On World Mental Health Day, UN calls for greater efforts to tackle suicide

10 October 2006

With at least 870,000 people killing themselves each year and 450 million others around the world affected by mental, neurological or behavioural problems at any given time, the United Nations today marked World Mental Health Day with calls for greater attention to be afforded to the causes and treatment of suicide.

“We are all deeply concerned, and rightly so, about deaths resulting from wars, homicide, terrorism and other forms of violence,” Secretary-General Kofi Annan said in a message. “Yet, deaths due to suicide, and the factors that can lead to it, do not receive nearly enough attention.

“There are about 1 million self-inflicted deaths each year. If we add to that the many attempted suicides, we can see the real scale of this public health problem and human tragedy – one which affects tens of millions of people,” he added.

Although one of the most important risk factors for suicide is the presence of a mental disorder, such as depression or schizophrenia, and there are efficient and affordable ways of dealing with these disorders, not everybody in need has access to treatment, he noted.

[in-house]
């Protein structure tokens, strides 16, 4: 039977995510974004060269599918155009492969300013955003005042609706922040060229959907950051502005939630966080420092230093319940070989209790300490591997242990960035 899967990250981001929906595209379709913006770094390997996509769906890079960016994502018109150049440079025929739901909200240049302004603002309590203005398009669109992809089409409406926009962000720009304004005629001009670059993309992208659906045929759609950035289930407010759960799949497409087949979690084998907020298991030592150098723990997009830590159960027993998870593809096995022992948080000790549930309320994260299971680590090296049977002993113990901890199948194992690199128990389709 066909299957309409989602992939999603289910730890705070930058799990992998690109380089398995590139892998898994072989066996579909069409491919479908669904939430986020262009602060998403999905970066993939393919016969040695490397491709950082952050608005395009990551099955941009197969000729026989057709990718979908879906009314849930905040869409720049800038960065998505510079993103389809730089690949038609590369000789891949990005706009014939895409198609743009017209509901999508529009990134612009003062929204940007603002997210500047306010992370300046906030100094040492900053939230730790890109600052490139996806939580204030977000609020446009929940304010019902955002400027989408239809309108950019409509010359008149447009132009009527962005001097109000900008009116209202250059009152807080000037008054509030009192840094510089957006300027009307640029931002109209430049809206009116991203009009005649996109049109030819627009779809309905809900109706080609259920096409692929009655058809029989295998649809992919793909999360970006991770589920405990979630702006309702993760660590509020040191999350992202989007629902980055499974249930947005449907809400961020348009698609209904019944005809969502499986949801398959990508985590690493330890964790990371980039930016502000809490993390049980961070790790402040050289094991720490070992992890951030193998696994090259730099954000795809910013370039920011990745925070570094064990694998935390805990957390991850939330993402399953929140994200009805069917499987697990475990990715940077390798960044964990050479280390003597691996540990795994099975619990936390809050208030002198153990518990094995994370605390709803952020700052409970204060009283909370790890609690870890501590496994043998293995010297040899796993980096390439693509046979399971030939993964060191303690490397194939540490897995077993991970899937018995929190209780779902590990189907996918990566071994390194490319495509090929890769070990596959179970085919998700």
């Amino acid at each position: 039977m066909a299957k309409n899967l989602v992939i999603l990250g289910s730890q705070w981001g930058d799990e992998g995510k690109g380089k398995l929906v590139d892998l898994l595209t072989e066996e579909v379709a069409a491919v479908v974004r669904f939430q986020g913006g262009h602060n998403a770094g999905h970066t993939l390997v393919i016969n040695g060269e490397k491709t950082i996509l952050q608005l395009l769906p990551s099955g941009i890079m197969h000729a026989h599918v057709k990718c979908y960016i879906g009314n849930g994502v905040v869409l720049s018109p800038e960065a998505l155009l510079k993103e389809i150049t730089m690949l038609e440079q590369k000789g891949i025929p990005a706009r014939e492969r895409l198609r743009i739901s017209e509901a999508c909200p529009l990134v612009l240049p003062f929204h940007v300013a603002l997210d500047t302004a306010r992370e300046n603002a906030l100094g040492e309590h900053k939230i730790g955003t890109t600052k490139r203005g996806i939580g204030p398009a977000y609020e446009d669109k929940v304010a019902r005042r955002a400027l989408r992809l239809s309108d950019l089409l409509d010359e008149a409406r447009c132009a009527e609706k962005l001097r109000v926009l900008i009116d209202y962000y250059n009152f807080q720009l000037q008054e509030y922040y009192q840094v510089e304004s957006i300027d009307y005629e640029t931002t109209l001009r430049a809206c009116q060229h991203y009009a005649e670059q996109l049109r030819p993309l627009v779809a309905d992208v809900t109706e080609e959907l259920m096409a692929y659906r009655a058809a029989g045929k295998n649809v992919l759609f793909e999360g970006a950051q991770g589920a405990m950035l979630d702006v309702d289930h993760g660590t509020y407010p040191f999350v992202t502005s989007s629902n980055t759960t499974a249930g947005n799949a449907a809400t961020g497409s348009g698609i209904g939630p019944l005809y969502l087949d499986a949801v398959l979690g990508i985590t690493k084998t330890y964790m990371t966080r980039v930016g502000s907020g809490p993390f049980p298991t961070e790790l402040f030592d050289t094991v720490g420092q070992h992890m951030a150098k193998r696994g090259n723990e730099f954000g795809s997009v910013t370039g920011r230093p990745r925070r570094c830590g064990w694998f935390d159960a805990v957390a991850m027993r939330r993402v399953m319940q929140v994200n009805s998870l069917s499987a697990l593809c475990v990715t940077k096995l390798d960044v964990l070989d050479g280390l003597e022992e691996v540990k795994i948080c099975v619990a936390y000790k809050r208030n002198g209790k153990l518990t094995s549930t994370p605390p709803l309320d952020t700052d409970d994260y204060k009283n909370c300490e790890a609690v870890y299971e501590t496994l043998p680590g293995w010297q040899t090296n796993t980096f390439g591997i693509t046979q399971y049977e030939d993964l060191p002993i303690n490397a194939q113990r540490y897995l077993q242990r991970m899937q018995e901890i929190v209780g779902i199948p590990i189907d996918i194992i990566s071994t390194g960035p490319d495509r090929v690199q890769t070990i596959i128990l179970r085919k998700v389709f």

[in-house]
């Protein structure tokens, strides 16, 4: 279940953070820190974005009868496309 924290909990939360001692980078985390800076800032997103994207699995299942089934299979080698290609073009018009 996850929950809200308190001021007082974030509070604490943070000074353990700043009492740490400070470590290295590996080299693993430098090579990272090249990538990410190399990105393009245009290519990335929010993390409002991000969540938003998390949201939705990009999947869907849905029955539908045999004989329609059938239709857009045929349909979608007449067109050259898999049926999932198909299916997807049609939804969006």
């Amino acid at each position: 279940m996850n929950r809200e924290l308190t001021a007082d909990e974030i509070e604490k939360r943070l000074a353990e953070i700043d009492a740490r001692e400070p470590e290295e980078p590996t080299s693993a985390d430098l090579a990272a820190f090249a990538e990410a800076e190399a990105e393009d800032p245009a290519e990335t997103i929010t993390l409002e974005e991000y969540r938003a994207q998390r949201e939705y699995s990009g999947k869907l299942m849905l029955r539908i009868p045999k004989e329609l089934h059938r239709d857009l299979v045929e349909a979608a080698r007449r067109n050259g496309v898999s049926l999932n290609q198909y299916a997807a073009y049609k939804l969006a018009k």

“Left untreated, mental illness can be fatal. One of the best ways of reducing the disastrous impact of suicide is to tackle, in a community environment, the mental disorders that are linked so closely to it,” Mr. Annan said.

Joining its voice to the appeal, the UN World Health Organization (WHO) noted that an estimated 873,000 people commit suicide every year, with suicide in some regions, constituting the third leading cause of death in the age group 15-35 years. Suicide is the leading cause of death for this age group in China and the second in the European region.

“All too often, suicide represents a tragic consequence of failing to diagnose and treat serious mental illness,” Acting WHO Director-General Anders Nordström said. “It requires a concerted public health response globally, nationally, and also from communities and families, to reduce suicide by reducing mental illness.”

WHO underscored the “huge gaps” in treatment and resources and called for mental health policy, plans and legislation to be integrated into national health systems.

“More than 90 per cent of all cases of suicide are associated with mental disorders such as depression, schizophrenia and alcoholism,” Director of WHO’s Department of Mental Health Benedetto Saraceno said. “Therefore, reducing the global suicide rate means effectively addressing the serious and growing burden of mental illness around the world.”

 

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